Reflections on Core Value: Sustaining Community
May 2, 2021
When I think about our core value: “We are a compassionate, connected community that acknowledges and respects our differences”, there really seems to be 3 distinct areas of focus - compassion, community, and diversity.
Let’s dive into what each of those means to me.
We are compassionate
Compassion is showing concern for the suffering and misfortune of others. Its Latin root “compati” means “to suffer together.” When I think about how we are compassionate, how we show concern for the suffering of others, I immediately think about our ministries. I think about our ministries which feed the hungry, our ministries which clothe the naked, and our ministries which give friendship to the lonely. I think about our mission trips which travel to disaster areas to heal those whose lives have been reduced to shambles. I think about the small acts each member of the congregation does to acknowledge one another as a person.
To me it is not all about being compassionate, but also about being open to receive compassion. Megan and I struggle to accept help at times - we say to ourselves “we are smart and hard working, with enough energy we can work through this ourselves”. I can promise you this is a foolish mind to have. When we first brought home our daughter Eleanor, born underweight and with complications in the midst of global pandemic, we were proud and tried to just handle it ourselves. But this drove us to a point almost beyond hope, we were suffering from fear and anxiety - “what if she never gets better?”
But in that suffering our Church and small group lifted us up. Cathy Davis made certain we were fed with her delicious cooking. Our small group gave us moments of joy and friendship every Sunday. They listened to our worries and shared in our suffering. They lifted us out of our darkness and into a place of hope. If we had not opened ourselves up to receive these compassionate acts, I don’t see how we could have made it through intact. I would encourage you to not only act compassionately, but also be willing to receive compassion.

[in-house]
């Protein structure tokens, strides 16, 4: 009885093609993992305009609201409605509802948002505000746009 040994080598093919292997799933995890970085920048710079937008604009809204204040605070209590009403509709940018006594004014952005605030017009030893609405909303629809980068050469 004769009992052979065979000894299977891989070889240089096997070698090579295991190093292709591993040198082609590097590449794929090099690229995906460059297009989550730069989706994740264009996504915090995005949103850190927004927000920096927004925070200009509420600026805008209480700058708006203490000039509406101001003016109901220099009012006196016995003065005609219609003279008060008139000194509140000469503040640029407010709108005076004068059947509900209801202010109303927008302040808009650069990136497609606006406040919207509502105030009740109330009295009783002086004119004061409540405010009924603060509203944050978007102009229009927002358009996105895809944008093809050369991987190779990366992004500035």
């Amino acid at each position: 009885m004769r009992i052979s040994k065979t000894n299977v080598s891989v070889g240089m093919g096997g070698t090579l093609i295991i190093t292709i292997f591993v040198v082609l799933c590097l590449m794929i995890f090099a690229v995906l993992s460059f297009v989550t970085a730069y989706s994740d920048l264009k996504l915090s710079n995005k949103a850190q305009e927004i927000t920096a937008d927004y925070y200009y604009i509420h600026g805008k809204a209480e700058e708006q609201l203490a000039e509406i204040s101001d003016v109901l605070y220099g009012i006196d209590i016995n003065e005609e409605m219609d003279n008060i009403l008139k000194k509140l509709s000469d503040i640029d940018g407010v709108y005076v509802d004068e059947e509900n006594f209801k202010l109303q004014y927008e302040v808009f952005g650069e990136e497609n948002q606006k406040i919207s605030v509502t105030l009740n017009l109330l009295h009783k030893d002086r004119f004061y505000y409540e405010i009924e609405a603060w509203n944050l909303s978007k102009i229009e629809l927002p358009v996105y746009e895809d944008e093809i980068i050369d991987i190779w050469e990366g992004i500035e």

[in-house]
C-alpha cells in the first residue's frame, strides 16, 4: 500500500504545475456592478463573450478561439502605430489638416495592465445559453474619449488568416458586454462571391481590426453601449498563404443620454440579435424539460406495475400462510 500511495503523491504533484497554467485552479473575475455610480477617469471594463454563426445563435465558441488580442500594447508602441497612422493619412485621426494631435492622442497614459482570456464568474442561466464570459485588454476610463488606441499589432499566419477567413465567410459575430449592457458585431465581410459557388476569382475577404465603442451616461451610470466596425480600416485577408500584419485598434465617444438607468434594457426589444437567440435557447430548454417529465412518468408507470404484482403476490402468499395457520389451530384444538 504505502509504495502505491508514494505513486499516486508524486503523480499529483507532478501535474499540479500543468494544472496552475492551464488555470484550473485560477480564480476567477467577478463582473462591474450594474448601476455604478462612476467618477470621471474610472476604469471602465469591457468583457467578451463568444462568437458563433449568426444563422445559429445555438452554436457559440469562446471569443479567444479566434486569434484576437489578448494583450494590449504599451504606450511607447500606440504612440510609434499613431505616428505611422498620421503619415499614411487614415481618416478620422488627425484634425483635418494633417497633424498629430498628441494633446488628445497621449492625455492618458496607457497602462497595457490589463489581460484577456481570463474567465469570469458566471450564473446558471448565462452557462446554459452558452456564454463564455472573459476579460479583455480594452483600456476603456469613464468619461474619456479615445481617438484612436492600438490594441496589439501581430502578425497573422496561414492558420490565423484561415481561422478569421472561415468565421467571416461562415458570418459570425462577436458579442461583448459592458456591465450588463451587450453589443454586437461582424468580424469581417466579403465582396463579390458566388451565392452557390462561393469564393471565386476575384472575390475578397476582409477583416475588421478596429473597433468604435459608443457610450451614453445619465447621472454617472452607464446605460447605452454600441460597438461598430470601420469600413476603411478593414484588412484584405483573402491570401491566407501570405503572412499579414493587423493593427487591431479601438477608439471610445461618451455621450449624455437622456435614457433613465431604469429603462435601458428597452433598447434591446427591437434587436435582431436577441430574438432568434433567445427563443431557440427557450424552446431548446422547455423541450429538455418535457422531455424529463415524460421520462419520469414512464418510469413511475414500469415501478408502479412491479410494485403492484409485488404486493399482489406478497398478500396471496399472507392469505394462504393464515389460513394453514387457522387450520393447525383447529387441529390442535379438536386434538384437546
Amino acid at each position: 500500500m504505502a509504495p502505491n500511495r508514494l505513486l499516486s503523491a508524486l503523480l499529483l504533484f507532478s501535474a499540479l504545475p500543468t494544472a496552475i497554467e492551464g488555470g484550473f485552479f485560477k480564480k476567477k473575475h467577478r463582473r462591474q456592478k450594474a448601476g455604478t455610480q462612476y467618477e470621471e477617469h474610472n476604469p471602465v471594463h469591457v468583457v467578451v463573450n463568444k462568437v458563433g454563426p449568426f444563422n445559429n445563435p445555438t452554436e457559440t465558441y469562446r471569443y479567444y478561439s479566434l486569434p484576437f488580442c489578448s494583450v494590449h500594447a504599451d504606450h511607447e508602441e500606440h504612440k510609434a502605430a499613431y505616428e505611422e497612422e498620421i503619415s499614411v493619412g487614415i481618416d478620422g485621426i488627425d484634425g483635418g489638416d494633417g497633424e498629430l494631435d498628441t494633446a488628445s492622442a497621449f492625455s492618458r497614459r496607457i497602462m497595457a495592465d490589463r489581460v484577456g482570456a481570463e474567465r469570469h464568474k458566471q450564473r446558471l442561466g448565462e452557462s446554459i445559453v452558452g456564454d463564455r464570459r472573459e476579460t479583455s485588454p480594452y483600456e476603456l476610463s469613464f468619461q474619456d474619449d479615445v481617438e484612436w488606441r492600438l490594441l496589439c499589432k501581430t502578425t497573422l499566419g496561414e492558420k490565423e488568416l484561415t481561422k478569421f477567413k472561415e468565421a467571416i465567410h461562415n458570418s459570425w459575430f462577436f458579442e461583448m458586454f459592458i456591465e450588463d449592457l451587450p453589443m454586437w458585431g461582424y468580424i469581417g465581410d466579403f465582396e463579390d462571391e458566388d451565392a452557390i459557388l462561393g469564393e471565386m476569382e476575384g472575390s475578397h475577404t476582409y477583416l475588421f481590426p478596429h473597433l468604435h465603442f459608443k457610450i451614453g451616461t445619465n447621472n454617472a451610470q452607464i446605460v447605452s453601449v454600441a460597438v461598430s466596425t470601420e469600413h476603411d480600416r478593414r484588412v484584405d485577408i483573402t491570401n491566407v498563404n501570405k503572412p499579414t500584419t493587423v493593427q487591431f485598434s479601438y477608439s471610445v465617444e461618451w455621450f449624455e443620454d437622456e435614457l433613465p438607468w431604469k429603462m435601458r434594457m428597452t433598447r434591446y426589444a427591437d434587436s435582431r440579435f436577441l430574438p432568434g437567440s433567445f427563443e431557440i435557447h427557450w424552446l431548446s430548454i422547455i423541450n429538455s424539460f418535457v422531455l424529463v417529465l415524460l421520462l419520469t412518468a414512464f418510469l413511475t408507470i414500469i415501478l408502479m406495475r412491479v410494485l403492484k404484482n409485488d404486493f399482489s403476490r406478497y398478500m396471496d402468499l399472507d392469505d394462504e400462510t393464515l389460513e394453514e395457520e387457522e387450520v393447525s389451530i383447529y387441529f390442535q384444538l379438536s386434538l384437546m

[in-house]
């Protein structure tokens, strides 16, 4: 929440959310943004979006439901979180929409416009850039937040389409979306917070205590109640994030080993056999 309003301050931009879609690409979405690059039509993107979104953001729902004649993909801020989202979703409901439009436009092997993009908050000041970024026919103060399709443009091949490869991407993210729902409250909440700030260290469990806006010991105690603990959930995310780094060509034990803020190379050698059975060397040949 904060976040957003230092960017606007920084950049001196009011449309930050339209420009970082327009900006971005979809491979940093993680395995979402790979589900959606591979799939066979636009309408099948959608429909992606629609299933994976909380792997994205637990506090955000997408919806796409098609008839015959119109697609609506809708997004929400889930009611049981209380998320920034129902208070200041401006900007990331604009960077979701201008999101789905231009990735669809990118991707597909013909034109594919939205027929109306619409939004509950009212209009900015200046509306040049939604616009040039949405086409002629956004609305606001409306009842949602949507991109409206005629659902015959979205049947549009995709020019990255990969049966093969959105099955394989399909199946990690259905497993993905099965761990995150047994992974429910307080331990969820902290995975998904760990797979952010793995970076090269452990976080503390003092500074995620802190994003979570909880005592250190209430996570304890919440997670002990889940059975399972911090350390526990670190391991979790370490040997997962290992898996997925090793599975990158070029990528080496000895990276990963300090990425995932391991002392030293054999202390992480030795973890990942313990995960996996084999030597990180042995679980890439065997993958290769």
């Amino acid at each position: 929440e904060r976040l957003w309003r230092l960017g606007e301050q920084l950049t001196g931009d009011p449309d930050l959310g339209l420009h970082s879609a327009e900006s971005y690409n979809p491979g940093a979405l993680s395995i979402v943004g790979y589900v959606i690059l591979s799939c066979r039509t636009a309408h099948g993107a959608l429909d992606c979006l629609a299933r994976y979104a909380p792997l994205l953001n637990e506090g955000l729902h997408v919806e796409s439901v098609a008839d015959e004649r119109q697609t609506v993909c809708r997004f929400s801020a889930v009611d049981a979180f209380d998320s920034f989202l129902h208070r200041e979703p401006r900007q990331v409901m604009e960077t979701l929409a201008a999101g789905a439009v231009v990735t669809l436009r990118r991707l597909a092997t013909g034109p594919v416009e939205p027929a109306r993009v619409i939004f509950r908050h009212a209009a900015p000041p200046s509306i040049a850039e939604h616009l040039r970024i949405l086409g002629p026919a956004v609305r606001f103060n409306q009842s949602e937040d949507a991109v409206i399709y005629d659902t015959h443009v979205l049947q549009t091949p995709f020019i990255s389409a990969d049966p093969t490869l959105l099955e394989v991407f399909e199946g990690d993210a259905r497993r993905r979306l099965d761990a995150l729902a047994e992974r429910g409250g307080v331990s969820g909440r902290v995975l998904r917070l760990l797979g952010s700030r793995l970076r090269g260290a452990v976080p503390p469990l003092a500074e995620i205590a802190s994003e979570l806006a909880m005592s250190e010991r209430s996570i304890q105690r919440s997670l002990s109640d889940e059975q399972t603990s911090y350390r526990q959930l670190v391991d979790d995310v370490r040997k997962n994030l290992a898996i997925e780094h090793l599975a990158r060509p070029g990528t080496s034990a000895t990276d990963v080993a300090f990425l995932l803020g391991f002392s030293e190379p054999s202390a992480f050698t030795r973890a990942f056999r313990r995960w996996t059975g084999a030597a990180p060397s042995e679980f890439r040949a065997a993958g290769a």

We are a connected community
Connection and a sense of community is critical to our success as a Church. Without connection what are we more than a building full of people who all happen to show up on Sunday.
When Megan and I first moved to Columbus from North Carolina, we were looking to find something different than the transient relationships we came from in the high turnover, tech focused community of Research Triangle Park. We wanted to put roots down in Columbus and integrate ourselves into the community. We wanted to feel like we were participating in something bigger than ourselves that would have lasting positive effects on our neighbors.
We found exactly this at Maple Grove. In the first few weeks we visited the Church, I cannot count the number of people who reached out to us to make a connection. We were asked to join the drama group, the technical team, the millennial group, to form a small group - the list goes on. In each of these instances, even if we did not decide to accept the kind offer, someone saw us and saw a chance to reach out and make a connection, to make us part of the Maple Grove community. This is what makes Maple Grove such an amazing place.
When the pandemic struck, our ability to maintain connection and community was at risk of disappearing due to lock downs and social distancing guidelines. Our leaders saw this and knowing how important connection and community are to us, took immediate action. Online worship became a priority and was turned around in record time. Small group meetings went virtual. Socially distanced events were scheduled to keep us engaged. All of these things helped to preserve our sense of community and our Church continues to ensure we maintain this sense of community.
We acknowledge and respect differences
Finally, we acknowledge and respect our differences. It is our differences and diversity which makes us strong as a Church. With a single mind, we could never push ourselves to grow and see where God is leading us. We need people with different viewpoints, experiences, and ideas! (To me, a completely homogeneous congregation sounds so boring).
Part of having differences is disagreeing and having space to disagree. Even within my own small group we have such a wide variety of viewpoints on a number of topics. From pacifism, gun ownership, or the compatibility of the military in Christianity - we certainly do not all agree, but it is in these differences and the discussions around them, we are able to understand one another and form lasting relationships.
I truly believe that God speaks through our differences. To those who may fear “the other” or someone who brings different ideas, I challenge you with this: Who among us can claim that another is not welcome in God’s house? Who can say you are too different? I would encourage you to embrace those differences and see what you can learn about one another.
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